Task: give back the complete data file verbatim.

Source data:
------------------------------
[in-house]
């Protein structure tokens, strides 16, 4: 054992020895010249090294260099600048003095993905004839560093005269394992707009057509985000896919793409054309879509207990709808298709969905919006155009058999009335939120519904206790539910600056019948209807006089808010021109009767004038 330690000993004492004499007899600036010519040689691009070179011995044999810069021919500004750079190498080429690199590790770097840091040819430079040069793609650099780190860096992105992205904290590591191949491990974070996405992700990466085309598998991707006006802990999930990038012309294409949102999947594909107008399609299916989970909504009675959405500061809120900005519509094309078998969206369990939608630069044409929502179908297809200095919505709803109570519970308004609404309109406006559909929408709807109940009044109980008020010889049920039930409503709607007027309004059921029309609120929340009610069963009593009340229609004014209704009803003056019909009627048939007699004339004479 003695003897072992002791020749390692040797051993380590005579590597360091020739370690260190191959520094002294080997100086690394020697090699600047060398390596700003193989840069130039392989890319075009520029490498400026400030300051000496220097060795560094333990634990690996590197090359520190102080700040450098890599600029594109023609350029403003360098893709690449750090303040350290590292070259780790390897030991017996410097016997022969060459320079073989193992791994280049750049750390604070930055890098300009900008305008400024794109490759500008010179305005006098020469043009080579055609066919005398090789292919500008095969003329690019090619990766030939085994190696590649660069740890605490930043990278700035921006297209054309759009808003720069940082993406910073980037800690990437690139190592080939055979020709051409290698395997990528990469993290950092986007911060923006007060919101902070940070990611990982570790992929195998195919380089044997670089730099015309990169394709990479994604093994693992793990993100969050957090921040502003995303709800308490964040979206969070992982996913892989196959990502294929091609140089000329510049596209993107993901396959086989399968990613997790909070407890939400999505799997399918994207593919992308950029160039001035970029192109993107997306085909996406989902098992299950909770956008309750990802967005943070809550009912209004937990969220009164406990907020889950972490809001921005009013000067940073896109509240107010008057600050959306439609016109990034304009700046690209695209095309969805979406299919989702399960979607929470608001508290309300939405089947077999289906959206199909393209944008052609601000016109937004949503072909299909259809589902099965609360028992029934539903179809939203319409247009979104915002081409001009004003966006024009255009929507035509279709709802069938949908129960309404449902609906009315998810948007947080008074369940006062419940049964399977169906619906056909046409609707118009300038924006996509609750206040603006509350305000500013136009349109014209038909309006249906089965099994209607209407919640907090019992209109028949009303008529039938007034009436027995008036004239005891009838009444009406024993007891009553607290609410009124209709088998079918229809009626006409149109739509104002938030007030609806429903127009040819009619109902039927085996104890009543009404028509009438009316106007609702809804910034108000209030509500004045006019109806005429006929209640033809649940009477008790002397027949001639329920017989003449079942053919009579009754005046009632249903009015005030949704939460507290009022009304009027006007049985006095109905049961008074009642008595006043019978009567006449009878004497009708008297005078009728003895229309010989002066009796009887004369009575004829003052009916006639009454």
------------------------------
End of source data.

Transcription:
[in-house]
């Protein structure tokens, strides 16, 4: 054992020895010249090294260099600048003095993905004839560093005269394992707009057509985000896919793409054309879509207990709808298709969905919006155009058999009335939120519904206790539910600056019948209807006089808010021109009767004038 330690000993004492004499007899600036010519040689691009070179011995044999810069021919500004750079190498080429690199590790770097840091040819430079040069793609650099780190860096992105992205904290590591191949491990974070996405992700990466085309598998991707006006802990999930990038012309294409949102999947594909107008399609299916989970909504009675959405500061809120900005519509094309078998969206369990939608630069044409929502179908297809200095919505709803109570519970308004609404309109406006559909929408709807109940009044109980008020010889049920039930409503709607007027309004059921029309609120929340009610069963009593009340229609004014209704009803003056019909009627048939007699004339004479 003695003897072992002791020749390692040797051993380590005579590597360091020739370690260190191959520094002294080997100086690394020697090699600047060398390596700003193989840069130039392989890319075009520029490498400026400030300051000496220097060795560094333990634990690996590197090359520190102080700040450098890599600029594109023609350029403003360098893709690449750090303040350290590292070259780790390897030991017996410097016997022969060459320079073989193992791994280049750049750390604070930055890098300009900008305008400024794109490759500008010179305005006098020469043009080579055609066919005398090789292919500008095969003329690019090619990766030939085994190696590649660069740890605490930043990278700035921006297209054309759009808003720069940082993406910073980037800690990437690139190592080939055979020709051409290698395997990528990469993290950092986007911060923006007060919101902070940070990611990982570790992929195998195919380089044997670089730099015309990169394709990479994604093994693992793990993100969050957090921040502003995303709800308490964040979206969070992982996913892989196959990502294929091609140089000329510049596209993107993901396959086989399968990613997790909070407890939400999505799997399918994207593919992308950029160039001035970029192109993107997306085909996406989902098992299950909770956008309750990802967005943070809550009912209004937990969220009164406990907020889950972490809001921005009013000067940073896109509240107010008057600050959306439609016109990034304009700046690209695209095309969805979406299919989702399960979607929470608001508290309300939405089947077999289906959206199909393209944008052609601000016109937004949503072909299909259809589902099965609360028992029934539903179809939203319409247009979104915002081409001009004003966006024009255009929507035509279709709802069938949908129960309404449902609906009315998810948007947080008074369940006062419940049964399977169906619906056909046409609707118009300038924006996509609750206040603006509350305000500013136009349109014209038909309006249906089965099994209607209407919640907090019992209109028949009303008529039938007034009436027995008036004239005891009838009444009406024993007891009553607290609410009124209709088998079918229809009626006409149109739509104002938030007030609806429903127009040819009619109902039927085996104890009543009404028509009438009316106007609702809804910034108000209030509500004045006019109806005429006929209640033809649940009477008790002397027949001639329920017989003449079942053919009579009754005046009632249903009015005030949704939460507290009022009304009027006007049985006095109905049961008074009642008595006043019978009567006449009878004497009708008297005078009728003895229309010989002066009796009887004369009575004829003052009916006639009454």